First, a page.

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Police seek more interpreters due to rise in foreigner crimes

The Yomiuri Shimbun

Officers of the Osaka prefectural police have a Tagalog language class at the prefectural police headquarters.

The Yomiuri ShimbunOSAKA — As the number of investigations into crimes by foreigners across Japan has increased, the Osaka prefectural police is suffering from a shortage of interpreters, who attend the questioning of foreign suspects.

Over the past five years, the number of interpreters at the prefectural police has decreased by 70 due to aging and other reasons. There have even been cases where the Osaka police, which have faced difficulty in securing sufficient interpreters, have asked other prefectural police to send interpreters for assistance.

With the 2020 Tokyo Olympic and Paralympic Games approaching, there is concern that the number of crimes committed by foreign nationals may further increase.

Thus, the Osaka prefectural police have begun taking measures such as encouraging an increase in the number of interpreters.

In late October, in a police station’s interrogation room in Osaka Prefecture, detectives were asking a Chinese man questions after he was arrested on suspicion of violating the Immigration Control and Refugee Recognition Law.

He was asked about his motives and what happened in his alleged crime.

An interpreter of the Chinese language translated what the detectives were saying into Chinese and the suspect’s answers into Japanese for the detectives.

The time it takes to question foreign suspects is said to be double compared to questioning in Japanese. There are some occasions where questioning foreign suspects lasts from the morning to the night, with breaks.

A female interpreter said: “There are cases where I’m called in at 2 a.m. Every time I speak, I feel nervous about whether nuances have been correctly understood by both sides.”

According to the National Police Agency’s statistics, the number of investigated crimes by foreign nationals last year was 17,006, with the figure increasing about 10 percent compared to five years ago.

In Osaka Prefecture, the figure rose about 20 percent to 863 due to an increase in the number of visitors and residents from other countries, as well as other reasons.

Nationwide, the number of interpreters registered with the police increased from about 12,800 in 2013 to about 13,700 in April this year. However, at the Osaka prefectural police, the number of interpreters has decreased about 70 to about 1,240.

Among the current interpreters, about 460 are officials of the prefectural police, and the remainder are interpreters from outside the police.

These outside interpreters are mainly people who are highly skilled in foreign languages, such as translators, who are registered with the police as interpreters for police questioning. But the prefectural police now face a shortage of interpreters.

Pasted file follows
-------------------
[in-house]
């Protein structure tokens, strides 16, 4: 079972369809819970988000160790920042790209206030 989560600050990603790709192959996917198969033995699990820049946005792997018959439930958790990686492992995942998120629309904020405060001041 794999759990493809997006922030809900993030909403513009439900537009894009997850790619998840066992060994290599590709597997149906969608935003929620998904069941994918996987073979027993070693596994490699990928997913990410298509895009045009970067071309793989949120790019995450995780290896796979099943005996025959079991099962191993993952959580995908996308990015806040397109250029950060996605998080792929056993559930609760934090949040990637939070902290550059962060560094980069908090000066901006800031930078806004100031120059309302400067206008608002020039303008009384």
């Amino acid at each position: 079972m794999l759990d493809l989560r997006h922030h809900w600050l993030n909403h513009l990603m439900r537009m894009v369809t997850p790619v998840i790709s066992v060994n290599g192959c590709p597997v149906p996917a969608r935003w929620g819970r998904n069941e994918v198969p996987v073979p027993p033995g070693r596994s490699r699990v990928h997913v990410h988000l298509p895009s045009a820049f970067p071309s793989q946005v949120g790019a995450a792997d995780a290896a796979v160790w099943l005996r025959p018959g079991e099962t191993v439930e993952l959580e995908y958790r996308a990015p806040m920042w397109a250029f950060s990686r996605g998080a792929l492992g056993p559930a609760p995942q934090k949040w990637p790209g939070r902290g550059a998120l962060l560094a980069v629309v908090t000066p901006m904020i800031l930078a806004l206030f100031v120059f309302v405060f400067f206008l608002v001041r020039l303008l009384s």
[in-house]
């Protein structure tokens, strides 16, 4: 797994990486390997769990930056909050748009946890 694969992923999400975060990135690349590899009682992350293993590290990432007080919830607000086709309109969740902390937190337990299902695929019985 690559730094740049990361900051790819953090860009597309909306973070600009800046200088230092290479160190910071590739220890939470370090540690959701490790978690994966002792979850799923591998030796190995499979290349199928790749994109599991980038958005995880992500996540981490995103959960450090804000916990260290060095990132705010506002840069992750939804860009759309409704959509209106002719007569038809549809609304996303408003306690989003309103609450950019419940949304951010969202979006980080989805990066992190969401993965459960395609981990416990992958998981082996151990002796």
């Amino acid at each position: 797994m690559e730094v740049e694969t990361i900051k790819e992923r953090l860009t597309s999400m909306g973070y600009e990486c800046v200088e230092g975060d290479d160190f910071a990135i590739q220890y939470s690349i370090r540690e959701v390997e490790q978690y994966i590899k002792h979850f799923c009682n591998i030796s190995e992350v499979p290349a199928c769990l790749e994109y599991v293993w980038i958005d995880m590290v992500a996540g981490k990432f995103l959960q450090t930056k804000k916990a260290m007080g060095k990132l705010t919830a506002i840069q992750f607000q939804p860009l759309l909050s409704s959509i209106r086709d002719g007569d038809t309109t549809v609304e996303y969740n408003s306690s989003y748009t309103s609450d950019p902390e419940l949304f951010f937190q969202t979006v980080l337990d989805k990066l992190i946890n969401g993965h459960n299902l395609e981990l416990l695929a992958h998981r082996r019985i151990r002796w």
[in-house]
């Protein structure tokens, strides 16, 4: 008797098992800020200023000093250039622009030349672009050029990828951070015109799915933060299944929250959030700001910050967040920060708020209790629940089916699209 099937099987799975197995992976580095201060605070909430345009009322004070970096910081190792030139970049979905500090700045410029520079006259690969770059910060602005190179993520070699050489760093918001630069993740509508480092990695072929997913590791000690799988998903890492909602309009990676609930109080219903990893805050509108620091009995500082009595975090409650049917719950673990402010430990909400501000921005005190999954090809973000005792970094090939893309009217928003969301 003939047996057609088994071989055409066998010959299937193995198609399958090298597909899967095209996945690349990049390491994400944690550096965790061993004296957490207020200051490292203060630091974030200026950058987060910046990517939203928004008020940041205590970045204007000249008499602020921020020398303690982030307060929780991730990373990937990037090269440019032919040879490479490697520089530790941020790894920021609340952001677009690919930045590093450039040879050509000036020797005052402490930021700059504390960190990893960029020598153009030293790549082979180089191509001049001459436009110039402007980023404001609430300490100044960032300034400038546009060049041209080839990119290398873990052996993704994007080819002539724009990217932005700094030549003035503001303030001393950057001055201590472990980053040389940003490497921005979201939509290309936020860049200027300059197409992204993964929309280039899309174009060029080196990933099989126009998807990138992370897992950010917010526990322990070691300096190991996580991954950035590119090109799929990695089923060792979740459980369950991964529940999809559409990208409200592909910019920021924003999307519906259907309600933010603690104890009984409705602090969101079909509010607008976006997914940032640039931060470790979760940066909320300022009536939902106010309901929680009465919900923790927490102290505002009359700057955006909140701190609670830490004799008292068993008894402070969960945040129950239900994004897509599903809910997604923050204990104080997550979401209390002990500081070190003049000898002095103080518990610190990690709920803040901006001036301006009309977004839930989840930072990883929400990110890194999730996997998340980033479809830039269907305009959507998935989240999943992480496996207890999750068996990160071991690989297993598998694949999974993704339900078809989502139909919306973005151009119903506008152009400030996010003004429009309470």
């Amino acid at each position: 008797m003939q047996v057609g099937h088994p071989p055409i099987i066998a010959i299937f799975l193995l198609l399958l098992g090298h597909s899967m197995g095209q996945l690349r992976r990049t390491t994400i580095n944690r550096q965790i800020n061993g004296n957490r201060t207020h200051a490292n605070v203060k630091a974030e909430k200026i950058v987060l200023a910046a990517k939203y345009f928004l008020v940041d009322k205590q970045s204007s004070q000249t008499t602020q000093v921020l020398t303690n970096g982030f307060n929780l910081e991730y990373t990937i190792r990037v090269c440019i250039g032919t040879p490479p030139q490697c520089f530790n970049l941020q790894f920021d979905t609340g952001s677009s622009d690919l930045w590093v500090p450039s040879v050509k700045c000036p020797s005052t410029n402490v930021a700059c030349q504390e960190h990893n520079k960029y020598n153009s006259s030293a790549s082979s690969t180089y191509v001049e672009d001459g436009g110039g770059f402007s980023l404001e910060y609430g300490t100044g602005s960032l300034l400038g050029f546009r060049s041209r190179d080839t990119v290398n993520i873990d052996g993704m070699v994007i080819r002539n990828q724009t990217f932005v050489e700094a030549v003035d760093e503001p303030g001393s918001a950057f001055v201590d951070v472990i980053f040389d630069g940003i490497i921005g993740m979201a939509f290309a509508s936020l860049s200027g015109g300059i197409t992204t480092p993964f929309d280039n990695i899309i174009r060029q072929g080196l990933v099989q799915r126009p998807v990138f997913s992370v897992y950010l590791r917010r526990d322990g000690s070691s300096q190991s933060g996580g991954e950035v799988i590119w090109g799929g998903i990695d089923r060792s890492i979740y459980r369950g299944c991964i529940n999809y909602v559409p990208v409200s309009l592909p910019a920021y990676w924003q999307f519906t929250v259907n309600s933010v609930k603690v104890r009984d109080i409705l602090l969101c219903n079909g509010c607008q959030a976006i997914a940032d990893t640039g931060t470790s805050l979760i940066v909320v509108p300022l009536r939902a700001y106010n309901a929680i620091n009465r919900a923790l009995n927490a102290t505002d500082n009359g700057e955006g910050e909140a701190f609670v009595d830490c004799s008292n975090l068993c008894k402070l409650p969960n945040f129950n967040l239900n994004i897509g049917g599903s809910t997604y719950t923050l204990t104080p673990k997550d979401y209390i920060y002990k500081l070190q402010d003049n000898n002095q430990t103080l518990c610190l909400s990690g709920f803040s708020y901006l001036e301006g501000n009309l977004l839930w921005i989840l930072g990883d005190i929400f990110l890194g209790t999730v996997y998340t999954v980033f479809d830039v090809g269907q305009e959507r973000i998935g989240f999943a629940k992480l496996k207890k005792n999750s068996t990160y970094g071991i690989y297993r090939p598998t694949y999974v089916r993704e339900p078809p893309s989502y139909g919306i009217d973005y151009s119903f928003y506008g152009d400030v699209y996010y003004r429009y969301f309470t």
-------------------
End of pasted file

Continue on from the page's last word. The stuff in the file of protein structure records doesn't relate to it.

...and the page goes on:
The shortage has already caused problems with investigations. Last year, the Osaka prefectural police investigated 229 cases of crimes committed by Vietnamese people, but the police only had about 20 interpreters of the Vietnamese language.

In cases of illegal employment and others in which large numbers of suspects were questioned in a case, the questioning was conducted with the assistance of interpreters who were dispatched from the Hyogo prefectural police.

There are also interpreters who have to busily visit multiple police stations because their work schedules cannot be sufficiently coordinated.

A senior official of the Osaka prefectural police said, “We can’t impose too heavy a burden on our interpreters because many of them are elderly.”

To secure interpreters, the Osaka prefectural police recruits interpreters via its website and also asks for cooperation from foreign language faculties of universities and other entities to find human resources suitable for the job. But the police said the number of applicants has been low.

Additionally, as the police have few interpreters of minority languages, study sessions were started in November, inviting lecturers of Osaka University’s School of Foreign Studies to attend.

On Nov. 2, lecturers of the Urdu and Tagalog languages checked the language skill levels of police interpreters and gave explanations about technical terms and expressions, including those used on local social media.

A senior official of the Osaka prefectural police said: “It’s predicted that crimes committed by foreigners will increase. We want to resolve the shortage of interpreters as soon as possible so that our investigations will not be seriously hindered.”Speech

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